While I was being labeled an “activist fraud” on that forum, another organization took the opportunity to suggest that I wrote my article as part of a scheme to get government grant money for python research.

    The United States Herpetoculturist’s Alliance (USHA), an organization that claims its mission is “conservation and education about the captive breeding of reptiles and amphibians” posted my Slate article on their Facebook page with the following caption:

Meet David Steen, another arm chair python “expert” trying to put his hand in the till for government grant $$.”

    USHA made no effort to address any of the points I made in my article, instead they attempt to discredit me as an individual. Are they really interested in the conservation of animals or are they actually interested in protecting the right of people to own (and breed) them? Seriously, tell me what you think below.

    Do I even need to say that USHA’s claims about me are completely baseless? Based on the comments other people left on their Facebook page, I suppose I do. Here are some highlights:

“Pppfffttt ! …this guy is living proof that it’s all about the cash flow !! I guess some people didn’t have enough of making fools out of themselves with the big Burmese Python in the Everglades guess some just have to keep swinging hoping to make a strike.”

    For the record, I’ve never made a dime related to invasive reptiles and have never written a grant proposal intending to fund any research related to invasive reptiles. So, I’m not sure how that makes me living proof that it’s all about the cash flow.*

“Clearly this guy had an agenda just look at the colorful and negative discriptions [sic] he uses sway the general public that would never be used in scientific papers…” 

    You know where I do use language appropriate for a scientific paper? Scientific papers. Colorful descriptions in an article written for the general public? The horror! What is my alleged agenda, other than science outreach? I am not quite sure.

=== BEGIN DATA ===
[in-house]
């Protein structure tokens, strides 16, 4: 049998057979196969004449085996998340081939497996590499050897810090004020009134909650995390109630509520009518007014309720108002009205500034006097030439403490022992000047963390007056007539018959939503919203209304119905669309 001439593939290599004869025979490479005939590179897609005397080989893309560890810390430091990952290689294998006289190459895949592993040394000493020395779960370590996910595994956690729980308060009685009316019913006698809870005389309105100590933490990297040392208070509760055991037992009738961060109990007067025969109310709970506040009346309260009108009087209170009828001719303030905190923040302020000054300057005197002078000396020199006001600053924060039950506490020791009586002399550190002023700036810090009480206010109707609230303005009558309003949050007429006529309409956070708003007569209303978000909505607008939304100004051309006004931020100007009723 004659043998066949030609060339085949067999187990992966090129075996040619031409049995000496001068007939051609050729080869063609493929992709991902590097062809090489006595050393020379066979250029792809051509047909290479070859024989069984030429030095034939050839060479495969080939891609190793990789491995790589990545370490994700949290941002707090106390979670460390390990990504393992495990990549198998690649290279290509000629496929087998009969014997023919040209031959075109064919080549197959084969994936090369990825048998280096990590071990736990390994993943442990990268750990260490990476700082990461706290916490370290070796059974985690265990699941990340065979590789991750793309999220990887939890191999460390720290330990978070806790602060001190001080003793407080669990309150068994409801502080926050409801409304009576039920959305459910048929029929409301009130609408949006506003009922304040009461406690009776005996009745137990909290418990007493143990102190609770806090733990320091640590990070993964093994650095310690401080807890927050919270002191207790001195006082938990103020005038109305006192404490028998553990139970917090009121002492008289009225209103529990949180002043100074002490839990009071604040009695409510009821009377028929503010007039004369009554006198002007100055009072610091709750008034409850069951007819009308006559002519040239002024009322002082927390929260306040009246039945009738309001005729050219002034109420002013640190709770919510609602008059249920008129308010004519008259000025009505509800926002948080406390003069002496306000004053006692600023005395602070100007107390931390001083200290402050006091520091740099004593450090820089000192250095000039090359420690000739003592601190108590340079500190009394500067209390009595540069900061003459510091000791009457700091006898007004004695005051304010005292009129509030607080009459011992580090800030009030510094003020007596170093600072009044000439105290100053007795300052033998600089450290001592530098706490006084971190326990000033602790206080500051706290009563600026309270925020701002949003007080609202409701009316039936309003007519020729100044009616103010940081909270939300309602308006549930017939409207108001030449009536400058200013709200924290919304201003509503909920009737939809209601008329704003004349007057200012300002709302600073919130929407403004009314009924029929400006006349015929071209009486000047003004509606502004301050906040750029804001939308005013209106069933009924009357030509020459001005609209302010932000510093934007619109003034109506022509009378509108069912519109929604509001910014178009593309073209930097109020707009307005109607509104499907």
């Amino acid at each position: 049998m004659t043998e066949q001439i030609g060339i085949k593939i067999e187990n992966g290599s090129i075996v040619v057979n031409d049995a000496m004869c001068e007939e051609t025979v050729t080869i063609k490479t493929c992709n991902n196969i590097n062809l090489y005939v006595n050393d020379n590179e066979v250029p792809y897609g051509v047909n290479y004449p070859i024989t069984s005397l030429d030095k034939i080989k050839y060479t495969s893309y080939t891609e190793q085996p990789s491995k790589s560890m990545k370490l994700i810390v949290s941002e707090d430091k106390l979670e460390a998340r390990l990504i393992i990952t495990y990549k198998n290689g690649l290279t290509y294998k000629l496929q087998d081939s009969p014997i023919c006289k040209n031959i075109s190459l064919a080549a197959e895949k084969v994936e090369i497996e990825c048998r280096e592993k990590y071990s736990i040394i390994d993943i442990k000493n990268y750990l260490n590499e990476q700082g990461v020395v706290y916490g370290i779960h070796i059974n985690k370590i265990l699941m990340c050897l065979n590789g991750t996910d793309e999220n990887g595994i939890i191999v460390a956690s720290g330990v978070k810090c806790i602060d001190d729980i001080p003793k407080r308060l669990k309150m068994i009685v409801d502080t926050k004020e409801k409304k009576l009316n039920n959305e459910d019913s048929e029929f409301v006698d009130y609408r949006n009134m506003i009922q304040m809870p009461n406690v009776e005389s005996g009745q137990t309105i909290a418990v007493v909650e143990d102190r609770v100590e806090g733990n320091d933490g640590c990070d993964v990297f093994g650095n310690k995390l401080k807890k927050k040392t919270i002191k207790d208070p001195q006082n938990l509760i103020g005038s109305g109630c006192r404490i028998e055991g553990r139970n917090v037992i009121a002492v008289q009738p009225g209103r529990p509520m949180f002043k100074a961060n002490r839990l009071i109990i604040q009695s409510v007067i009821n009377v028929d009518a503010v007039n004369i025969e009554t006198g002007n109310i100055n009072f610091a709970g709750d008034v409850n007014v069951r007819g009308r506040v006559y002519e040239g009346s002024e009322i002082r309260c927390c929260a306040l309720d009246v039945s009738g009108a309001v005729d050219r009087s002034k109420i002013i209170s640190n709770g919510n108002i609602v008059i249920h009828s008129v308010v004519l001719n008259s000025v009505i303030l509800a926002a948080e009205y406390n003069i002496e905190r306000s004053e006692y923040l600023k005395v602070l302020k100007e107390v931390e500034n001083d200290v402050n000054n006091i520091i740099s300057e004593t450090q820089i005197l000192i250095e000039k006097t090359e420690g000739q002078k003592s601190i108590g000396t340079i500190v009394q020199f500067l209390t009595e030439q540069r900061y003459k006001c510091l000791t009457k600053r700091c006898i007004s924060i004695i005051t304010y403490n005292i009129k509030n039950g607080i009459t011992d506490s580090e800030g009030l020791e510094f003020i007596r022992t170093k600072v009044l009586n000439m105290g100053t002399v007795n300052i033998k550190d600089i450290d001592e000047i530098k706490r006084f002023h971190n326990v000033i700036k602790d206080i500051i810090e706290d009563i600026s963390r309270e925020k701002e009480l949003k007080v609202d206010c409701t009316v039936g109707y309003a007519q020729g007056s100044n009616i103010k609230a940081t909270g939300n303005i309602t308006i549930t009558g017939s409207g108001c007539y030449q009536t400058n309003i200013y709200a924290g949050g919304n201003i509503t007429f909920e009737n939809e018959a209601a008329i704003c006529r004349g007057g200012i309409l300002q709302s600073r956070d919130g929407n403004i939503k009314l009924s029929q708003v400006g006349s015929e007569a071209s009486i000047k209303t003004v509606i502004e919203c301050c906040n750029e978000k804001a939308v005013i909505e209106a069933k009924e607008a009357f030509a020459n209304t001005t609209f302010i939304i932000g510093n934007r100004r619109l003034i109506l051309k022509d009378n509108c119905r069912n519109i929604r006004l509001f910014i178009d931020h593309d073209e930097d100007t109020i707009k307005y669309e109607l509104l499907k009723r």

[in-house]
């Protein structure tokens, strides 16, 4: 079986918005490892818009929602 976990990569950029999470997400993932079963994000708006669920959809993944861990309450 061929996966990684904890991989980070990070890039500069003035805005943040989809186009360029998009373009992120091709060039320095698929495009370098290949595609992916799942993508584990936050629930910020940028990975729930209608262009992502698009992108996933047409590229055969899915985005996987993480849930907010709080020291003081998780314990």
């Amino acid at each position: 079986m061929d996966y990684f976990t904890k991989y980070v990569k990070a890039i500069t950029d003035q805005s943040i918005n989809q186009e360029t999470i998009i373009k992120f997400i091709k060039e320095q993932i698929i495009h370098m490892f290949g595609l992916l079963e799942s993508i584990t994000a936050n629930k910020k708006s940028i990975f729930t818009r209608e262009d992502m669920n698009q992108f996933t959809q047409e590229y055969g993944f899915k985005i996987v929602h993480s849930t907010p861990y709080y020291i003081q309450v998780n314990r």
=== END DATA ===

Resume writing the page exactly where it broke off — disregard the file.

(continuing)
“….. guarantee most of these so called phd biology people talking how this or that snake or lizard is so bad has never owned or did a study that goes more then a few yrs …… these snakes and lizards are not the problem the jackasses that want to banned them are …. idc if u got a phd in this or that its all theroy [sic] out of a book and u passed a few test and spent lots of money to have phd behind ur name ….. raise, breed, and house these animals once and u will see that the senators and the unknowing (phd scientists) are the problem ….” 

    I think I’m just going to let this one speak for itself but I will point out that some people are confused about the differences between the study of captive animals versus the study of wildlife populations. There also seems to be some confusion about how one earns a Ph.D.

    One of the amusing things about USHA’s post is that they used a picture of Florida Senator Bill Nelson to accompany my Slate article. A few of the commenters there thought it was a picture of me and proceeded to mock “my” appearance. Check it out (it was a posting made on January 7th).

    Obviously it is inconvenient for some people that there are populations of invasive reptiles in Florida and that these populations are influencing the South Florida ecosystem. I suspect their criticisms have very little to do with the content of my article but everything to do with the fact that the pet trade has contributed to the establishment of invasive species. It is easier to label me as an “activist fraud” or suggest I am just trying to get grant money than to address this harsh truth.

    I think this controversy highlights a common misconception. Many people that keep pets are also interested in science and wildlife conservation, but clearly these things do not always go hand in hand.

* I have since received a grant to study invasive tegu lizards.